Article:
Friday, June 14, 2019

Man and Machine

Gilbert Waters and his Buggymobile

Mr. and Mrs. Gilbert S. Waters and the Buggymobile,
800 block, Broad Street, south side, c. 1939

by John B. Green III

New Bern, like most towns, has had its share of beloved characters and legendary contraptions.  Gilbert S. Waters and his Buggymobile more than fit the bill in both categories.

Gilbert Stanley Waters (1868-1950) came to New Bern with his family about 1890 and was employed at the buggy and carriage factory of James W. Stewart on Broad Street.  By March 1891 Gilbert Waters and his father G.H. Waters had purchased the factory from Stewart and renamed it the G.H. Waters & Son Buggy and Carriage Factory.  The Waters factory proved to be a successful business where Gilbert displayed his talent in designing and constructing horse-drawn vehicles of all types.

G.H. Waters & Son Buggy and Carriage Factory,
400 Block Broad Street, north side, c.1900
Photo courtesy of the New Bern Firemen's Museum

The legend of the Buggymobile begins in the year 1899 when Gilbert visited the big city of Baltimore, Maryland and first saw automobiles on the streets.  Returning to New Bern he began to tinker with the idea of building a horseless carriage of his own design. Some accounts state that he had completed a working vehicle by 1900.  Other versions of his automobile appeared on the streets of New Bern in 1903 and 1907.  Failing to acquire financial backing for the large-scale production of his vehicle, he returned his focus to the buggy and carriage works.  Renamed G.S. Waters & Sons upon the retirement of his father in 1904, the factory continued to prosper and in 1917 was moved to a new and larger facility in the 800 block of Broad Street near Bern Street.  The business changed with the times adding the sale of automobile tires along with auto repainting, recovering of car tops, and reupholstering auto interiors.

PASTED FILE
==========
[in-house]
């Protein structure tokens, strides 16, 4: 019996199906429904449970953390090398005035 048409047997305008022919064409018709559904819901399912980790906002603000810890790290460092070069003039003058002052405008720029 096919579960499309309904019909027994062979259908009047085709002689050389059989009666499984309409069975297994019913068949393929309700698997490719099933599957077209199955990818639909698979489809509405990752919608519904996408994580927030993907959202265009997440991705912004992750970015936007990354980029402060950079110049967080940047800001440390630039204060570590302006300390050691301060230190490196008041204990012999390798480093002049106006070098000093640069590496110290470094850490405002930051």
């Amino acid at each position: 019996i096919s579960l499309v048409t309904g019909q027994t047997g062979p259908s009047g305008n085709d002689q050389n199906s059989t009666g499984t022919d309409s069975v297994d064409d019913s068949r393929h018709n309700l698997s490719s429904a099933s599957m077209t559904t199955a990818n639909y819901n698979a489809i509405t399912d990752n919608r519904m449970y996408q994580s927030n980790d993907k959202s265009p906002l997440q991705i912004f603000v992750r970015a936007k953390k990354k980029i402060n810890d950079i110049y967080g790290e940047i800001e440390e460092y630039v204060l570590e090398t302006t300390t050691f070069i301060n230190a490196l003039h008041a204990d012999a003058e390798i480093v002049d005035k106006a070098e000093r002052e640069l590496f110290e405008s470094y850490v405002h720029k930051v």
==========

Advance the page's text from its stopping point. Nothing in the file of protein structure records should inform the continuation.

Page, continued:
Gilbert Waters and the Buggymobile, Broad Street, c.1939.
Photo courtesy of the North Carolina State Archives

Waters retained the 1903 model of his vehicle and named it the Buggymobile.  As the years passed Waters and the Buggymobile made occasional appearances on the streets and in the local press.  By the 1930s, however, Gilbert Waters was regularly driving the vehicle about town and the local interest in the Buggymobile soon grew to state and then national publicity.  Congressman Graham A. Barden tried in 1936 to get the Smithsonian Institution to exhibit the early vehicle.  New Bern's indefatigable historian and newspaper reporter, Gertrude Carraway, published an illustrated article in The State magazine for October 16, 1937 entitled "First Car in the State."  The North Carolina Hall of History (now the North Carolina Museum of History) attempted to acquire the Buggymobile for exhibition in Raleigh.  The climax arrived in March of 1939 when Waters was invited to bring the Buggymobile to New York City and appear as a guest on the popular CBS radio program "We the People."  Mr. Waters was interviewed and then, to the wonder of the nation-wide listening audience, Waters cranked the Buggymobile and the engine roared to life.  The show paid all of Waters' and his son Robert's expenses while in New York including rooms at the Hotel Commodore.  The Buggymobile appeared in at least two nationally syndicated cartoon features - Strange as it Seems and Globe Trotting.

Nationally-syndicated newspaper column Globe Totting --by Melville, 
featuring Gilbert Waters and the Buggymobile, 1939.

Waters continued to drive the Buggymobile until 1948 when he donated the 1903 vehicle to the North Carolina Museum of History.  It remains on display to this day.  Its creator, Gilbert Stanley Waters, passed away on February 15, 1950 and was buried beside his wife in Cedar Grove Cemetery two days later.